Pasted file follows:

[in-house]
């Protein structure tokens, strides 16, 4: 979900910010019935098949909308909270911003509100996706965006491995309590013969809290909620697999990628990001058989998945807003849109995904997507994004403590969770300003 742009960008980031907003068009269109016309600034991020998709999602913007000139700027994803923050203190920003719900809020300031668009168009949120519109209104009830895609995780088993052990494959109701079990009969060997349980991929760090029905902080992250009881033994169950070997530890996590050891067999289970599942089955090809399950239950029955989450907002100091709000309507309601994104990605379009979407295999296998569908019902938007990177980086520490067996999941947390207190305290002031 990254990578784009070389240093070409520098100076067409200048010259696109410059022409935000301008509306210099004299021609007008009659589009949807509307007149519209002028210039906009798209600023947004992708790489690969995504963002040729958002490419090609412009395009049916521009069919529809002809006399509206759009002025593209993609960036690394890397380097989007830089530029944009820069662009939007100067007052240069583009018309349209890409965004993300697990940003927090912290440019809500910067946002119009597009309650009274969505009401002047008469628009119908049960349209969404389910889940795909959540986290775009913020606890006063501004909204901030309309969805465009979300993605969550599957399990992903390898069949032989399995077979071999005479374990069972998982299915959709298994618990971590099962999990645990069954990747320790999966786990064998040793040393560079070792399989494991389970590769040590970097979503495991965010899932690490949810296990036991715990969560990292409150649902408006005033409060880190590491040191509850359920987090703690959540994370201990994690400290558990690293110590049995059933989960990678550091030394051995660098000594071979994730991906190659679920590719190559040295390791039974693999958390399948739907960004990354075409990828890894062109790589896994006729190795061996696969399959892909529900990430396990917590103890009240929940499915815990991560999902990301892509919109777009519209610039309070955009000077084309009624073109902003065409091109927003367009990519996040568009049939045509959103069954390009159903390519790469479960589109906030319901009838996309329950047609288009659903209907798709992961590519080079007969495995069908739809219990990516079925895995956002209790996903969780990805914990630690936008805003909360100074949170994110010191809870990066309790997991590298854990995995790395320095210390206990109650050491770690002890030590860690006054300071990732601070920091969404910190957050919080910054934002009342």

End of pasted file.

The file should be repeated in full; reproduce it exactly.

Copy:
[in-house]
């Protein structure tokens, strides 16, 4: 979900910010019935098949909308909270911003509100996706965006491995309590013969809290909620697999990628990001058989998945807003849109995904997507994004403590969770300003 742009960008980031907003068009269109016309600034991020998709999602913007000139700027994803923050203190920003719900809020300031668009168009949120519109209104009830895609995780088993052990494959109701079990009969060997349980991929760090029905902080992250009881033994169950070997530890996590050891067999289970599942089955090809399950239950029955989450907002100091709000309507309601994104990605379009979407295999296998569908019902938007990177980086520490067996999941947390207190305290002031 990254990578784009070389240093070409520098100076067409200048010259696109410059022409935000301008509306210099004299021609007008009659589009949807509307007149519209002028210039906009798209600023947004992708790489690969995504963002040729958002490419090609412009395009049916521009069919529809002809006399509206759009002025593209993609960036690394890397380097989007830089530029944009820069662009939007100067007052240069583009018309349209890409965004993300697990940003927090912290440019809500910067946002119009597009309650009274969505009401002047008469628009119908049960349209969404389910889940795909959540986290775009913020606890006063501004909204901030309309969805465009979300993605969550599957399990992903390898069949032989399995077979071999005479374990069972998982299915959709298994618990971590099962999990645990069954990747320790999966786990064998040793040393560079070792399989494991389970590769040590970097979503495991965010899932690490949810296990036991715990969560990292409150649902408006005033409060880190590491040191509850359920987090703690959540994370201990994690400290558990690293110590049995059933989960990678550091030394051995660098000594071979994730991906190659679920590719190559040295390791039974693999958390399948739907960004990354075409990828890894062109790589896994006729190795061996696969399959892909529900990430396990917590103890009240929940499915815990991560999902990301892509919109777009519209610039309070955009000077084309009624073109902003065409091109927003367009990519996040568009049939045509959103069954390009159903390519790469479960589109906030319901009838996309329950047609288009659903209907798709992961590519080079007969495995069908739809219990990516079925895995956002209790996903969780990805914990630690936008805003909360100074949170994110010191809870990066309790997991590298854990995995790395320095210390206990109650050491770690002890030590860690006054300071990732601070920091969404910190957050919080910054934002009342």